http://www.bbc.co.uk/news/live/world-europe-jersey-41861397?ns_mchannel=social&ns_source=twitter&ns_campaign=bbc_live&ns_linkname=5a044af7e4b02d7b3a1c882a%26Deputy%20says%20upheld%20complaints%20%27part%20of%20an%20intimidation%20attempt%27%26&ns_fee=0#post_5a044af7e4b02d7b3a1c882a via @BBCNews

I also note that the report hasn't been published on BBC Jersey's Facebook page either. Even more unusually, the report hasn't been mentioned by Reform Jersey on its own Twitter page. If it had, Twitter users could then have commented on it.

Now about the 'journalist' who wrote the report, Ryan Morrison. In the past he has posted tweets on his own Twitter page which have openly supported some Reform Jersey policies, such as the ill-fated Mezec-Lewis electoral reform proposals, which is hardly encouraging from an impartiality perspective.

Second- the report itself:

The really objectionable thing about the structure of this report is that it appears to seek to create a casual link between, on the one hand, Mezec's claims that he has been the target of this mysterious organised group which he has reported to the police, and on the other hand, "a series of similarly worded requests for information on prominent opposition politicians including Deputy Judy Martin and Deputy Mike Higgins" (quoting Ryan Morrison's report).

Morrison goes on to say:

Quote
The questions in the FoI request, from an anonymous source, asked about how many propositions and amendments they had brought, whether they were successful, and if they referred to their own parishes.

The main problem with this lazy attempt at linkage is that Freedom of Information requests are supposed to be anonymous.  ::) Therefore all requests are from 'an anonymous source', whether they're asking questions that annoy Mezec and Morrison or not! If the subject of a request (in this case, Mezec) was capable of finding out who posted the request then then this would be a serious breach of confidentiality by the FOI Unit.

Presuming that the FOI Unit has not committed such a serious breach in this case, how on earth would Mezec be able to prove that the person who posted this request is connected to the mysterious organised group that he claims has been targeting him? The answer is that he can't and Morrison should therefore not have crafted his biased report in such a way as to give the impression that a link exists between the two.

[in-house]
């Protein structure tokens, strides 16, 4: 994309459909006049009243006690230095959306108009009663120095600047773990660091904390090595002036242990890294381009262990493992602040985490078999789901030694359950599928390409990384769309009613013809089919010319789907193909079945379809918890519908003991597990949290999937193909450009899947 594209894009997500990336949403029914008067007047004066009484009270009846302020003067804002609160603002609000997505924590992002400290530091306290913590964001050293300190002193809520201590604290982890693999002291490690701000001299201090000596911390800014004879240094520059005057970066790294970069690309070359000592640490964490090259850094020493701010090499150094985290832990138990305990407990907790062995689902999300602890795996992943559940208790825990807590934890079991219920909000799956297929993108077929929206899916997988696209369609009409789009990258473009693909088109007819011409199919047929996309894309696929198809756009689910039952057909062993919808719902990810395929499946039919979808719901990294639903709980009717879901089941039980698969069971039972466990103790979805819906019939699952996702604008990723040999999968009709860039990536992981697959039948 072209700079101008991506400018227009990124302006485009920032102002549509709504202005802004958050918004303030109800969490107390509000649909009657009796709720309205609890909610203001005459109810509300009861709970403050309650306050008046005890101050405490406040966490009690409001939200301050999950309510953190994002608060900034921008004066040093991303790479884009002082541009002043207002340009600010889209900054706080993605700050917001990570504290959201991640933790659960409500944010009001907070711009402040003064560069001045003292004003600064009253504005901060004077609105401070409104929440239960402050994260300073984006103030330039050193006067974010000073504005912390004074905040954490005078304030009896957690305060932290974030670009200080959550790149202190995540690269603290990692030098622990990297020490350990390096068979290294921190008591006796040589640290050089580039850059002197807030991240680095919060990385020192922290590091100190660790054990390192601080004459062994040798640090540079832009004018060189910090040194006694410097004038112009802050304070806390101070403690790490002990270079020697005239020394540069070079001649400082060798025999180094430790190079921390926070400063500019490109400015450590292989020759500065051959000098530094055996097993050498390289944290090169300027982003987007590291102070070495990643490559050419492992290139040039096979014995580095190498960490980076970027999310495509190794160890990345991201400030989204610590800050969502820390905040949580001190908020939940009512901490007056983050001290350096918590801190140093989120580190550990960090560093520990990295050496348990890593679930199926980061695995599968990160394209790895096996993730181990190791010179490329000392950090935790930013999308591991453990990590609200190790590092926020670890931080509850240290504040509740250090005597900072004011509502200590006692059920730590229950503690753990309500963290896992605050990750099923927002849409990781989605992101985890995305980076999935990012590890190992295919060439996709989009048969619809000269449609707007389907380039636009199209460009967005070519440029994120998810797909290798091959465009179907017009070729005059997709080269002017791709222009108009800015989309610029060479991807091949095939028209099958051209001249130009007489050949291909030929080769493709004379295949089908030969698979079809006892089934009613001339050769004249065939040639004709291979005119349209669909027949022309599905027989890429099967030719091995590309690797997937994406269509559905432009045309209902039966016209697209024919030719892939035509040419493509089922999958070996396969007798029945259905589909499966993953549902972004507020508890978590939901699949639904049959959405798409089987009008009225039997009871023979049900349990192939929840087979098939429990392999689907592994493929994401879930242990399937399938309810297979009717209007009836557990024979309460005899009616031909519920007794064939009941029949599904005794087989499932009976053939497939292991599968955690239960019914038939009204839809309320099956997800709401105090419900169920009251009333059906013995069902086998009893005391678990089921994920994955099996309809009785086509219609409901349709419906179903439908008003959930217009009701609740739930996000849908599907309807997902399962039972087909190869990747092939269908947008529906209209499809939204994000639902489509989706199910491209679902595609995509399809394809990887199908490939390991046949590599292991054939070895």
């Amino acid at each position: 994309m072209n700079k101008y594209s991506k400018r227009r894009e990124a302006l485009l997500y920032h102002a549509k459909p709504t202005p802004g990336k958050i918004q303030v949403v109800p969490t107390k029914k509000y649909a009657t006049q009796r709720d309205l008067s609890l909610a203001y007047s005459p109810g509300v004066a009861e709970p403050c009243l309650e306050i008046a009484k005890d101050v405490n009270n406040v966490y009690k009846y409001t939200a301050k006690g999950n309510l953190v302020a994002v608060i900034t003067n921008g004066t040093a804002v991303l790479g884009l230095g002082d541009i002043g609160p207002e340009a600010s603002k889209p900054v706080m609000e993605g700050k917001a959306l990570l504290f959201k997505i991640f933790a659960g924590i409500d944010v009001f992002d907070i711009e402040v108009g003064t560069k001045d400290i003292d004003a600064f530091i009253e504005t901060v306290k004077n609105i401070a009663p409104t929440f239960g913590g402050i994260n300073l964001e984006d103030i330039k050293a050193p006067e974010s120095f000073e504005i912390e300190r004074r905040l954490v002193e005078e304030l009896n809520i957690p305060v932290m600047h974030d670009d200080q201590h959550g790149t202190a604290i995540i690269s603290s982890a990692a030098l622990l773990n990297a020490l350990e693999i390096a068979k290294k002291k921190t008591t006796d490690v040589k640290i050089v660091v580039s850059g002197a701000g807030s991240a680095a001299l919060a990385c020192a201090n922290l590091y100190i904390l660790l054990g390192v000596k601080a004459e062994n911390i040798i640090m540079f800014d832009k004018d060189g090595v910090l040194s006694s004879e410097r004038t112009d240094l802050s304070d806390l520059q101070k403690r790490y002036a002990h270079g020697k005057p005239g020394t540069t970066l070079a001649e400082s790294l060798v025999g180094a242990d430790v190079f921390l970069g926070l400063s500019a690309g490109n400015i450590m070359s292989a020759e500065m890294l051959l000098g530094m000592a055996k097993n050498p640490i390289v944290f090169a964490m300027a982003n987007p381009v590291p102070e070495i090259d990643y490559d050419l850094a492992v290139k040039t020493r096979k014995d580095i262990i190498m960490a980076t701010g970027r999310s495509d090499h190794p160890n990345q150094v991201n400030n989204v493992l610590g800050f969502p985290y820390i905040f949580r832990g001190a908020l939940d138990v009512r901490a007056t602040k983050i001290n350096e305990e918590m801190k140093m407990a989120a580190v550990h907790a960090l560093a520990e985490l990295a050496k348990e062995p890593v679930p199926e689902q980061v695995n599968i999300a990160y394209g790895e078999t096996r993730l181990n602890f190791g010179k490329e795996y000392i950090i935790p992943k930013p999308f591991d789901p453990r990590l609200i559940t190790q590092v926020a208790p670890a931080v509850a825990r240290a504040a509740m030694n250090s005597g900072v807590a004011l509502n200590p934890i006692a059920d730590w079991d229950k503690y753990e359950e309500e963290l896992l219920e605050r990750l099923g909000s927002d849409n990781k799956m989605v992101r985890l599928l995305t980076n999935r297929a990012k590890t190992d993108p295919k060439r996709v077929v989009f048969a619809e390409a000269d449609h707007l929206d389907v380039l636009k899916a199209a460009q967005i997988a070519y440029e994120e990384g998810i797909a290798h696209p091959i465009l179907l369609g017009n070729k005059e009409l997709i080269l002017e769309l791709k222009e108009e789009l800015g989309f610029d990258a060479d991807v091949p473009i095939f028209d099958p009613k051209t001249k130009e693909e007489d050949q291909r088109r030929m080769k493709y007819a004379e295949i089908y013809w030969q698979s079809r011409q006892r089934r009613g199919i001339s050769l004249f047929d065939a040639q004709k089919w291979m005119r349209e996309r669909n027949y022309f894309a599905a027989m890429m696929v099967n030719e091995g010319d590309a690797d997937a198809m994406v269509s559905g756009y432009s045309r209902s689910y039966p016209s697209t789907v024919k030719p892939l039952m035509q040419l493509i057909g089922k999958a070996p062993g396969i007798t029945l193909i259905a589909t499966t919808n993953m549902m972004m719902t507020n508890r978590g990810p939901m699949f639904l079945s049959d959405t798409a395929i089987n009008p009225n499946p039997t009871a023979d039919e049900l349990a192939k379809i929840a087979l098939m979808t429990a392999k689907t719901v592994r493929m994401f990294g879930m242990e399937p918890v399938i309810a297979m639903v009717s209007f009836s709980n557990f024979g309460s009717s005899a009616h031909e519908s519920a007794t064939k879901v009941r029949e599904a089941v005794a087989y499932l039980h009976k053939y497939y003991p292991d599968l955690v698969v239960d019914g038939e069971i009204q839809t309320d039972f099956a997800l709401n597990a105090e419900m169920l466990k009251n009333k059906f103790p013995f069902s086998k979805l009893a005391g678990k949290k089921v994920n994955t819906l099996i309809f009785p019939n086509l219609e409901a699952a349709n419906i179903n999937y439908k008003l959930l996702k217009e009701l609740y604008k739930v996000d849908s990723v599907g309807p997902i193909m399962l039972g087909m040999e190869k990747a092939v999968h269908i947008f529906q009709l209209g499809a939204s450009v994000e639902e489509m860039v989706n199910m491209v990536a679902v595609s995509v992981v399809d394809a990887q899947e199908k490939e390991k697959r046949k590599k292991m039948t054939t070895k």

It is also not stated what became of Mezec's complaints to the police. Did the complaints have enough substance for charges to be brought against anyone? If no charges were brought then that rather weakens Mezec's case.

Finally, the FOI Law contains an exemption allowing a request to be identified as part of a campaign. Therefore whether or not these series of FOI requests about backbenchers are coming from the same individual (or group of individuals), the States already has the means of not answering them if it suspects they are part of a campaign. So far the FOI Unit has not raised this exemption in respect of these requests about various backbenchers. This rather weakens the implication in Morrison's report that the requests are linked to the earlier 'targeted campaign' that Mezec complained about.

Nobody should be intimidated from making any FOI request because of a perceived fear that they might later be reported to the police by a politician who might be embarrassed by the response to that request. If anyone wants to ask for details about the political history of any backbench politician then they should be perfectly free to do so, in the same way that they are equally free to ask for similar details about the 40+ government supporters in the Assembly. If Mezec can't accept this level of public enquiry about him then he needs to take up a different profession.